In my more than 25 years in starting new congregations and redeveloping existing ones, I have gained a number of hard-won insights into what makes stewardship successful. These insights are the results of much congregational experimentation and reviewing giving research, and most of them go against the grain of our stewardship traditions. I offer this list ten DOs and DON’Ts below:
Stewardship DOs and DON’Ts:
2020 has been a year of difficult reality checks. Yes, it’s dangerous out there. Yes, you should wear a mask. Yes, you need to figure out Zoom.
Now there is an opportunity for a vitality check, designed to help focus congregational leadership and planning.
The Congregational Vitality Assessment (CVA), is now offered at no cost thanks to a partnership between the Episcopal Church Foundation (ECF) and The FaithX Project. The CVA provides congregations with an assessment of Vitality (healthiness) and Sustainability (level of people, financial, and contextual resources necessary to survive and even thrive). The vitality section of the CVA measures ten areas of congregational functioning, such as Vision and Mission, Leadership, Lay Empowerment, Worship, Formation, and Stewardship.
As we head into election week, ECF has gathered five resources from around the church to help make this election week holy.
Presiding Bishop Michael Curry will lead a live-streamed prayer service from Washington National Cathedral, Holding on to Hope: A National Service for Healing and Wholeness, on All Saints Sunday, November 1, at 4:00-5:30 p.m. EST. In the midst of a pandemic, racial reckoning, and a historic election, the live-streamed service will gather Americans for prayer, song, lament, hope, and a call to love God and neighbor. The event will be simulcast in English and Spanish. Learn how to participate here.
Every month ECFVP offers five resources on a theme. This month we've asked the Very Rev. Miguelina Howell, dean of Christ Church Cathedral, Hartford to choose five resources from Vital Practices to highlight. Please find her choices below. Please share this email with new members of your vestry and extend an invitation to subscribe to ECF Vital Practices to receive Vestry Papers and this monthly digest.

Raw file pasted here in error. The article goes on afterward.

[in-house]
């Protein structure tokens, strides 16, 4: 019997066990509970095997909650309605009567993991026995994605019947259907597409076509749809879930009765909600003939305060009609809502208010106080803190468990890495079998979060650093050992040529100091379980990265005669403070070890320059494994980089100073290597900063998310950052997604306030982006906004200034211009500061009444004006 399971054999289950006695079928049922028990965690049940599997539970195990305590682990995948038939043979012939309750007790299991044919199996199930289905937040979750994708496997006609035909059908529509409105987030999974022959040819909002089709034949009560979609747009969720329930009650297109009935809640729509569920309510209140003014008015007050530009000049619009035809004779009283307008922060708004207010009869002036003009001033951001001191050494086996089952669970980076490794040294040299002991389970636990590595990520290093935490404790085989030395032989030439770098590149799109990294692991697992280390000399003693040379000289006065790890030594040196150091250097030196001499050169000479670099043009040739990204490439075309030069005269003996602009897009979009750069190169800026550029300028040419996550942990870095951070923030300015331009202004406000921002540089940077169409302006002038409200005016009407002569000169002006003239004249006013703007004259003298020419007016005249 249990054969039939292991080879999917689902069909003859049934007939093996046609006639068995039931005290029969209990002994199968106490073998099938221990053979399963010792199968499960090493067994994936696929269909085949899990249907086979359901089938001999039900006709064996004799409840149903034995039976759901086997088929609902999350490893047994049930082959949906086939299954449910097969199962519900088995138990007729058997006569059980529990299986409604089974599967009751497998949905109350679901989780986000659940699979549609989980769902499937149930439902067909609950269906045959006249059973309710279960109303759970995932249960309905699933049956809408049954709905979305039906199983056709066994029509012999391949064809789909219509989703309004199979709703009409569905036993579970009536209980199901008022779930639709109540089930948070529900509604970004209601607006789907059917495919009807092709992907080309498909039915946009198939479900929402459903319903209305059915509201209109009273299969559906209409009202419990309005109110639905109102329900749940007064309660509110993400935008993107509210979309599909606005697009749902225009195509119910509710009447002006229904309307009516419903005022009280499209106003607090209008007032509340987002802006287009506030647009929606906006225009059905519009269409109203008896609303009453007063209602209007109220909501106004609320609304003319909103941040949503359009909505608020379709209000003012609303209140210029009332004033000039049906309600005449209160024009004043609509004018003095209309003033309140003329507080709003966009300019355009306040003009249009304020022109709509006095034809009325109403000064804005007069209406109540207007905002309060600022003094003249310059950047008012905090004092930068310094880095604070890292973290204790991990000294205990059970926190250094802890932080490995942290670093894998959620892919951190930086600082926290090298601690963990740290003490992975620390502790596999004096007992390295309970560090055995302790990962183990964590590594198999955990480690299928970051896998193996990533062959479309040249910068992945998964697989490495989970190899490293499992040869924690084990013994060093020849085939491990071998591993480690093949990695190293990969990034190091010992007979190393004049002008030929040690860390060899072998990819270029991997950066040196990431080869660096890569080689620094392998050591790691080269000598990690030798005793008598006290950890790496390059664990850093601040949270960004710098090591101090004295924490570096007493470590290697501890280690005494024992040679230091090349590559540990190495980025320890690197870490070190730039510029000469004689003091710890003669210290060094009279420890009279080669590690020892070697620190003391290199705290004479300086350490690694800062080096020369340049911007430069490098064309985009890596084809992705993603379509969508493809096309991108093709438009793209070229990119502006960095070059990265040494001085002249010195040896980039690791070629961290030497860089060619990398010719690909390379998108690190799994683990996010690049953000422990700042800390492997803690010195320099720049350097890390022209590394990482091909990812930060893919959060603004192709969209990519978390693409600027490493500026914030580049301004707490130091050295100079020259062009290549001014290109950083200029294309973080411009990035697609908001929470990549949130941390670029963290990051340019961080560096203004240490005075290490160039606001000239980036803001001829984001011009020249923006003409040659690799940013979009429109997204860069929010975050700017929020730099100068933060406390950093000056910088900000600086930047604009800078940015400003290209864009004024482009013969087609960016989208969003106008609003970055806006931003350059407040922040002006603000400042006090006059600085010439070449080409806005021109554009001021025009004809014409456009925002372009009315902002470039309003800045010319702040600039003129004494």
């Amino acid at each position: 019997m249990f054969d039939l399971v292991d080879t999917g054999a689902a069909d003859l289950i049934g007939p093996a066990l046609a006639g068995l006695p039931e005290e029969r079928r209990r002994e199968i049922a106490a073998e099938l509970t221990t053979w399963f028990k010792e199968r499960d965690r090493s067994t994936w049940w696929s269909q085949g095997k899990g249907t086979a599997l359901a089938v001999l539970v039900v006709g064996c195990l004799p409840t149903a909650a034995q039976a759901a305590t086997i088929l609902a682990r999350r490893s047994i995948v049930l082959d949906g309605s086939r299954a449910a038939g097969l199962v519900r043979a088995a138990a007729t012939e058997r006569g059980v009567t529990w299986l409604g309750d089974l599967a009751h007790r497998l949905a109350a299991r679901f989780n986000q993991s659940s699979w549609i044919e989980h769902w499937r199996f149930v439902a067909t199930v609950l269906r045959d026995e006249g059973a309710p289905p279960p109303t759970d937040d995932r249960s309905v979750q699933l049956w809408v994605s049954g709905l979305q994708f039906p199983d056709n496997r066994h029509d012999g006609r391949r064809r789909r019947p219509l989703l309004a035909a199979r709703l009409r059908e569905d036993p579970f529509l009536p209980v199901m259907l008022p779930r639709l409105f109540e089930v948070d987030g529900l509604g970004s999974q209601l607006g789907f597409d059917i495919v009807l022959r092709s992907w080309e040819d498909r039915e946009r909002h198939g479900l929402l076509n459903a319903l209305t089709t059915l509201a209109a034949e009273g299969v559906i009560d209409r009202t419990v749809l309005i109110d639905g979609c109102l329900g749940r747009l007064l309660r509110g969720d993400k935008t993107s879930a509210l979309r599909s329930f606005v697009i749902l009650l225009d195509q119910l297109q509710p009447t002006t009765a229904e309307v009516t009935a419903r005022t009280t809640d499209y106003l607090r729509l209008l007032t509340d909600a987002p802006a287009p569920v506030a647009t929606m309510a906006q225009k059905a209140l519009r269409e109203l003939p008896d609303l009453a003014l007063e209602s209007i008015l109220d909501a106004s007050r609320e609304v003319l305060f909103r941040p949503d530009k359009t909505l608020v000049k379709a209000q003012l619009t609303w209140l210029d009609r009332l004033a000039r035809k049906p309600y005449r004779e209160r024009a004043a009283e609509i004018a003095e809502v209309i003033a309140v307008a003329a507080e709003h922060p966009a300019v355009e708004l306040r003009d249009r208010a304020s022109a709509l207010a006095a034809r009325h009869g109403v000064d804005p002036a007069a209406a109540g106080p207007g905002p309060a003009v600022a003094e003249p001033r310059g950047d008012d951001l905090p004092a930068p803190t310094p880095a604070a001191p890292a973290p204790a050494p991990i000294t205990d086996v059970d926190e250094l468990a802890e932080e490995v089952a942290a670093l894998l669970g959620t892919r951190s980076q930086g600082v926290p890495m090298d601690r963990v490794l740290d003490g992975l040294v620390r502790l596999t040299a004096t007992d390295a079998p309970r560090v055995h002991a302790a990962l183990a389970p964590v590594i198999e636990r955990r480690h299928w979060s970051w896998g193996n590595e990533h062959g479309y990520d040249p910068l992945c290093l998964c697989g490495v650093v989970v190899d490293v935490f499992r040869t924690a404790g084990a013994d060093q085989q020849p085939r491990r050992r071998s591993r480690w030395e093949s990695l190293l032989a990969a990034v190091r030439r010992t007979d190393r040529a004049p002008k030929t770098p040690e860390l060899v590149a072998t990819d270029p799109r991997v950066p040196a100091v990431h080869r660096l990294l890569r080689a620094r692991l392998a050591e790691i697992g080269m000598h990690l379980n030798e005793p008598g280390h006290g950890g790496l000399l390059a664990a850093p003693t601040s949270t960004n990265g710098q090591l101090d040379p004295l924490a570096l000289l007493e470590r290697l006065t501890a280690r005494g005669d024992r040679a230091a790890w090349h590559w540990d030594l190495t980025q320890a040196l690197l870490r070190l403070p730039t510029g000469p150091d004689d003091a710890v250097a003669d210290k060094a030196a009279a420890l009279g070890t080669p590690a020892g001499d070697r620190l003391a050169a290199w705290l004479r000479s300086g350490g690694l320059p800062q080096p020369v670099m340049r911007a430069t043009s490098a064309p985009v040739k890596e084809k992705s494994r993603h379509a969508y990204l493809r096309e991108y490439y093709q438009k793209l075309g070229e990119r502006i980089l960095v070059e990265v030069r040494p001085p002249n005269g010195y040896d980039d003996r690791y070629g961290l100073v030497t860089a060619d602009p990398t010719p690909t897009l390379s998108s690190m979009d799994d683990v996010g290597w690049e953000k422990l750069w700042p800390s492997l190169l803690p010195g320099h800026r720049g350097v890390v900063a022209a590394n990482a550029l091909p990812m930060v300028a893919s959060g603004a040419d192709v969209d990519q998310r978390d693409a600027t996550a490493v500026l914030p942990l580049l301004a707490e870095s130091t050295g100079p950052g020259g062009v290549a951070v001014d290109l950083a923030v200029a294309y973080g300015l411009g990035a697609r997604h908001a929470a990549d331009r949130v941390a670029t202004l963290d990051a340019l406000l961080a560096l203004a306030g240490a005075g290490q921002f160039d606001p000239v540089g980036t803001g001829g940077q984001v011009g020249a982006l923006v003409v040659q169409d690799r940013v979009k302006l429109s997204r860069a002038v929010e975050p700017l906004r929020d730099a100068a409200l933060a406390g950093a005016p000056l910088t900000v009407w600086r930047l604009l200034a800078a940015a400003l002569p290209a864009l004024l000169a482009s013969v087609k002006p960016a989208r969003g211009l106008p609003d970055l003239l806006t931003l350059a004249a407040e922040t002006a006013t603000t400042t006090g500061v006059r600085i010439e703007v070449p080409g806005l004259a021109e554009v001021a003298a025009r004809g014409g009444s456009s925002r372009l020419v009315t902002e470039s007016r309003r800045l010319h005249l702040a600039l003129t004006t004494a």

I will never forget a sweet widow I interviewed during a feasibility study for a capital campaign in a parish in Pennsylvania. As we discussed the various proposed projects, it seemed she had a story for each one. Her children were baptized in the sanctuary, she taught Sunday School in those classrooms, she donated china tea cups for fellowship in the lounge. There was no hesitation when asked about her support for the campaign. Of course she would give.
Nothing in the conversation surprised her until I asked if she thought the campaign would be successful. “What do you mean?” she wanted to know. When I explained that questions are being asked to determine how much money could be raised, her bright face suddenly faded.
Do you need a video for your capital campaign? Maybe you've had your heart strings pulled by glowing shots and the stirring soundtrack of your alma mater's video or the local hospital's. But is something that flashy appropriate for a church institution? And aren't those videos expensive?
It depends on what you need to do.
When a large diocese began an $8 million campaign for renovations to the diocesan center, most of their donors had never visited the building - the limited parking and urban traffic kept attendance at informational tours to a trickle. So the Director of Networking decided to "take the mountain to Mohammed." She used a tech-savvy production house to develop a Pixar-like video that blended donor interviews with animated architectural drawings to give people a virtual tour of the building before construction was completed.